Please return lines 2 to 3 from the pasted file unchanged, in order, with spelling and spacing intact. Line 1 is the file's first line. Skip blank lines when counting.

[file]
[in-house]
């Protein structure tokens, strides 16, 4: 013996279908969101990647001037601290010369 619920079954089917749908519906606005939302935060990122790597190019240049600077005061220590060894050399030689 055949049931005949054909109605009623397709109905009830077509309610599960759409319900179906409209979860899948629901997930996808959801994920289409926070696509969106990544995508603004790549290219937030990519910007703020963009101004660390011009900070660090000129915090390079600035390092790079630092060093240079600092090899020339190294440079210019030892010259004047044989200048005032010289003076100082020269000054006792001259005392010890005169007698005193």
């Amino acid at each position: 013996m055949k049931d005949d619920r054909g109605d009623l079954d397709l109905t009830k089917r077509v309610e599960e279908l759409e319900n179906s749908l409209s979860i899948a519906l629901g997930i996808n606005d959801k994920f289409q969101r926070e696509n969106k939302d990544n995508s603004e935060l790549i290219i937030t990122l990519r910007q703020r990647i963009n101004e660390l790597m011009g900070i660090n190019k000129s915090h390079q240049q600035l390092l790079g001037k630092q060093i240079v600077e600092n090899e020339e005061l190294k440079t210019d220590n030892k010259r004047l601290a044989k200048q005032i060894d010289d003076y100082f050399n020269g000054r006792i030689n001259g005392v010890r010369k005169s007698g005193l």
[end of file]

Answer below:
């Protein structure tokens, strides 16, 4: 013996279908969101990647001037601290010369 619920079954089917749908519906606005939302935060990122790597190019240049600077005061220590060894050399030689 055949049931005949054909109605009623397709109905009830077509309610599960759409319900179906409209979860899948629901997930996808959801994920289409926070696509969106990544995508603004790549290219937030990519910007703020963009101004660390011009900070660090000129915090390079600035390092790079630092060093240079600092090899020339190294440079210019030892010259004047044989200048005032010289003076100082020269000054006792001259005392010890005169007698005193």
């Amino acid at each position: 013996m055949k049931d005949d619920r054909g109605d009623l079954d397709l109905t009830k089917r077509v309610e599960e279908l759409e319900n179906s749908l409209s979860i899948a519906l629901g997930i996808n606005d959801k994920f289409q969101r926070e696509n969106k939302d990544n995508s603004e935060l790549i290219i937030t990122l990519r910007q703020r990647i963009n101004e660390l790597m011009g900070i660090n190019k000129s915090h390079q240049q600035l390092l790079g001037k630092q060093i240079v600077e600092n090899e020339e005061l190294k440079t210019d220590n030892k010259r004047l601290a044989k200048q005032i060894d010289d003076y100082f050399n020269g000054r006792i030689n001259g005392v010890r010369k005169s007698g005193l």